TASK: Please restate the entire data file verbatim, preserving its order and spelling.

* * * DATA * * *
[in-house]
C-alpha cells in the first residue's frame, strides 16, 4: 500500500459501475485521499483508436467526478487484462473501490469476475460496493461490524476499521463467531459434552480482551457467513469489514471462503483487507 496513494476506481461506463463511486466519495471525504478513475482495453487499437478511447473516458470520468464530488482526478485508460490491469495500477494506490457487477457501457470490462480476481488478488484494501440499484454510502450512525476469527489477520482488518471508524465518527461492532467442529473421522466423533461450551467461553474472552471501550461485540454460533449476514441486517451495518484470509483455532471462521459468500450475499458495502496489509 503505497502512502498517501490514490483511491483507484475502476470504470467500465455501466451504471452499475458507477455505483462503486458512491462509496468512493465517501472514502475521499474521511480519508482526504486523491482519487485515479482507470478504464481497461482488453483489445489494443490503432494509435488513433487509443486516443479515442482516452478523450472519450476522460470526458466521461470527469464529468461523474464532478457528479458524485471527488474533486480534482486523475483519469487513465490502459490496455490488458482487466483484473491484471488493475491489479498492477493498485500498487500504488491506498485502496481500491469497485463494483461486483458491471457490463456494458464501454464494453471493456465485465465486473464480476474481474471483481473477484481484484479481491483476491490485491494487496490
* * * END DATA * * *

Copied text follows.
[in-house]
C-alpha cells in the first residue's frame, strides 16, 4: 500500500459501475485521499483508436467526478487484462473501490469476475460496493461490524476499521463467531459434552480482551457467513469489514471462503483487507 496513494476506481461506463463511486466519495471525504478513475482495453487499437478511447473516458470520468464530488482526478485508460490491469495500477494506490457487477457501457470490462480476481488478488484494501440499484454510502450512525476469527489477520482488518471508524465518527461492532467442529473421522466423533461450551467461553474472552471501550461485540454460533449476514441486517451495518484470509483455532471462521459468500450475499458495502496489509 503505497502512502498517501490514490483511491483507484475502476470504470467500465455501466451504471452499475458507477455505483462503486458512491462509496468512493465517501472514502475521499474521511480519508482526504486523491482519487485515479482507470478504464481497461482488453483489445489494443490503432494509435488513433487509443486516443479515442482516452478523450472519450476522460470526458466521461470527469464529468461523474464532478457528479458524485471527488474533486480534482486523475483519469487513465490502459490496455490488458482487466483484473491484471488493475491489479498492477493498485500498487500504488491506498485502496481500491469497485463494483461486483458491471457490463456494458464501454464494453471493456465485465465486473464480476474481474471483481473477484481484484479481491483476491490485491494487496490